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Tears of Gaza

When was the last time you thought about death?

Was there a time when you felt you were so close to losing your own life? Have you ever experienced that scary feeling-except maybe in the movie theatres? …have you ever felt like not actually living, you’re still breathing … but you’re living as dead?

Most people live their lives never thinking about nor contemplating death. It is human nature. We were born to live and think about how to best enjoy our life while we are still alive. It is in our genes of survival. Something inside us drive us away not from death but from pondering at death. Maybe because death is the only concrete and dreadful fact we are sure of. But in some places and with some people death sometimes can be seen as their shadow on the ground.

When you can’t eat, drink, move freely, watch TV, have access to internet, have a decent job and home and send your kids to schools then DEATH could be a liberating thought.

…And when the world is celebrating the rescue of 33 Chilean miners trapped underground — whom we all are glad to see brought back to life again — but at the same time the world is playing deaf and blind to the 1.5 million Gazans virtually buried above ground and besieged like animals, then something is terribly wrong with the morality of the international community.

Gaza, this narrow strip of land — the aching remnant of Palestine — where the orange and olive trees have been growing for hundreds of years has lately turned into death fields and a hunting ground for the people who planted and watered those evergreen trees generation after generation.

Olive trees have always been the icon of Palestine something like the Eiffel tower for France. Uproot a tree and you simply tear out a page of history of the land. And if the official estimates of the uprooted olive trees by the Israeli bulldozers are around one million trees then we are witnessing a massacre of the history of Palestine.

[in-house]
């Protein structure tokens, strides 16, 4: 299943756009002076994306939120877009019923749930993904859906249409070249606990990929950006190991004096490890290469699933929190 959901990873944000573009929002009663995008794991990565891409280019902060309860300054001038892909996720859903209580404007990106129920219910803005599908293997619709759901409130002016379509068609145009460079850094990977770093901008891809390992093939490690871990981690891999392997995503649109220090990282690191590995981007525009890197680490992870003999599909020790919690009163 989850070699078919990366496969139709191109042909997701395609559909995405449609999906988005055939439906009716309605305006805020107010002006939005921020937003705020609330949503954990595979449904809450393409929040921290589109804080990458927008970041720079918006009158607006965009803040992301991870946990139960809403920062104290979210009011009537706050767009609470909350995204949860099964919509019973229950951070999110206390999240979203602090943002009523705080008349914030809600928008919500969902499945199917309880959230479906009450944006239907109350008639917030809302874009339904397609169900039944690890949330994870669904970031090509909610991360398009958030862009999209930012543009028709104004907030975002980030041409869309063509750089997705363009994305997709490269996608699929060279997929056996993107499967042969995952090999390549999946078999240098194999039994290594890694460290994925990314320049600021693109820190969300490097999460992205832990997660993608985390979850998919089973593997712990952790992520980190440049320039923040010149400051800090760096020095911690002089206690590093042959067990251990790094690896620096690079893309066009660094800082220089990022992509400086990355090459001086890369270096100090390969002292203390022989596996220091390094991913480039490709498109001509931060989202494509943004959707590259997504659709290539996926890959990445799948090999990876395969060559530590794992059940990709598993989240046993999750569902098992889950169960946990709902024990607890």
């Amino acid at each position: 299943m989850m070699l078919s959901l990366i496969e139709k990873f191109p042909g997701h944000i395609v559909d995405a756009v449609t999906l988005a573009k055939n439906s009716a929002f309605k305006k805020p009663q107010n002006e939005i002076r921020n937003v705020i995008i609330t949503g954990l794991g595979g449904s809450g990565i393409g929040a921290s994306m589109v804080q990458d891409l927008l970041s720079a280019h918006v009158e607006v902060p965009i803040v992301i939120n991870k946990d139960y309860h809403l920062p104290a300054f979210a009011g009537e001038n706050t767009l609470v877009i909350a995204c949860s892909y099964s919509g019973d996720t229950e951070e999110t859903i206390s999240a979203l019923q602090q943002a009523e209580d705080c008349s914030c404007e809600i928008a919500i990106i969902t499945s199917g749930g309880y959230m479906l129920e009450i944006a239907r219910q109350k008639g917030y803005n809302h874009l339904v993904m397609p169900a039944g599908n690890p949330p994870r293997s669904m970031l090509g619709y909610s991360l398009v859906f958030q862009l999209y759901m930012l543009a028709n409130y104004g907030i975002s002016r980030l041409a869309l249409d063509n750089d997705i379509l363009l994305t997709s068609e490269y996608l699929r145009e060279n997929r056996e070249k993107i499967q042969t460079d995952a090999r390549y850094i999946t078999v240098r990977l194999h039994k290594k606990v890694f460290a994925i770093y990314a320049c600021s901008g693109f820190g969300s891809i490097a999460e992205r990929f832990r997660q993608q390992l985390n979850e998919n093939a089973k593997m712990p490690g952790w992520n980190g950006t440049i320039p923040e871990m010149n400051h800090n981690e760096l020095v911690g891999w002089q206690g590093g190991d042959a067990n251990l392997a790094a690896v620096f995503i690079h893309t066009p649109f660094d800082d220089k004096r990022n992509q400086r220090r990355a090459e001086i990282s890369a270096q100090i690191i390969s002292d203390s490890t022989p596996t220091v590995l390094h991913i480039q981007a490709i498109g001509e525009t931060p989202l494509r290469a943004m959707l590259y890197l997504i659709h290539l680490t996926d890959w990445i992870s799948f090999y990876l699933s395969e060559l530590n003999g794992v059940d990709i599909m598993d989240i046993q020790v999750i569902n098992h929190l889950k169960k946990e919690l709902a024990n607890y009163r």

Gaza: the history

The history of Gaza goes back to the 15th century BC; Gaza has been dominated by several different peoples and empires throughout its history. Starting with the Egyptian empire then the Roman and Byzantine Empire.

With the advent of the seventh century Gaza flourished as a commercial center under the rule of the Muslims and was incorporated into the newly formed Arabic empire. The crusaders left the city as ruins to be taken by the Ottomans in the sixteen century and to enjoy a period of stability, great commerce and peace that somehow lasted till the end of the WW1 when Gaza became a part of the British mandate of Palestine. 1948 marked the savage Zionist occupation of the land of olives. Gaza was captured by Israel in the Six-Day War in 1967, but in 1993, the city was transferred to the Palestinian National Authority. That did not stop Israel from carrying on its policy of ethnic cleansing towards the Palestinians and especially the Gazans.

The history of Gaza is the history of empires come and empires go but the people of Gaza always remain in the land, They do not go. They remain to grow more children and more olive trees. Many times they have been conquered but never have they been treated like prisoners. Never have they been terrorized nor punished except by the Israeli occupation. Never have they been humiliated nor the olive trees uprooted like this before.

The baffling thing about the Israelis is that they came and settled — by brutal force — in Palestine employing historical claims to the land which in fact says almost nothing about any ancient Israelites. The Promised Land seems to recall no memories of those who were promised the land. The excavations revealed abundant Egyptian, Roman, and Islamic archeological findings but hardly any Jewish relics that could parallel the enormously exaggerated history or rather tales of the bible. The honest Israeli archeologists — Ze’ef Herzog and Israel Finkelstein — argue that Israelis should be mature enough and grow up to the fact that the Exodus from Egypt, the holy patriarchs and the kingdom of Judea are nothing but mere fairy tales.